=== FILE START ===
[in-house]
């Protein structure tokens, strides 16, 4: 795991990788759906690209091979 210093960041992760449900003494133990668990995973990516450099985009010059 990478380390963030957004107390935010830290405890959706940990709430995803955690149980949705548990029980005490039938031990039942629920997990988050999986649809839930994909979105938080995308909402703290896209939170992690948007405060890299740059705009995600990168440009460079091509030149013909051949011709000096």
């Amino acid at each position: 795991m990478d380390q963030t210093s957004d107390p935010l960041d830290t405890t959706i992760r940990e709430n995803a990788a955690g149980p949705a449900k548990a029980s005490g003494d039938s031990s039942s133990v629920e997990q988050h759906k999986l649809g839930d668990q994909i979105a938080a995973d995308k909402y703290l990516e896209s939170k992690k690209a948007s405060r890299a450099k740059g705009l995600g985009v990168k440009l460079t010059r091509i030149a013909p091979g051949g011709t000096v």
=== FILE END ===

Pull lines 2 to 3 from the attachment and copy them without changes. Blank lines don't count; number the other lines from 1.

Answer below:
């Protein structure tokens, strides 16, 4: 795991990788759906690209091979 210093960041992760449900003494133990668990995973990516450099985009010059 990478380390963030957004107390935010830290405890959706940990709430995803955690149980949705548990029980005490039938031990039942629920997990988050999986649809839930994909979105938080995308909402703290896209939170992690948007405060890299740059705009995600990168440009460079091509030149013909051949011709000096």
């Amino acid at each position: 795991m990478d380390q963030t210093s957004d107390p935010l960041d830290t405890t959706i992760r940990e709430n995803a990788a955690g149980p949705a449900k548990a029980s005490g003494d039938s031990s039942s133990v629920e997990q988050h759906k999986l649809g839930d668990q994909i979105a938080a995973d995308k909402y703290l990516e896209s939170k992690k690209a948007s405060r890299a450099k740059g705009l995600g985009v990168k440009l460079t010059r091509i030149a013909p091979g051949g011709t000096v």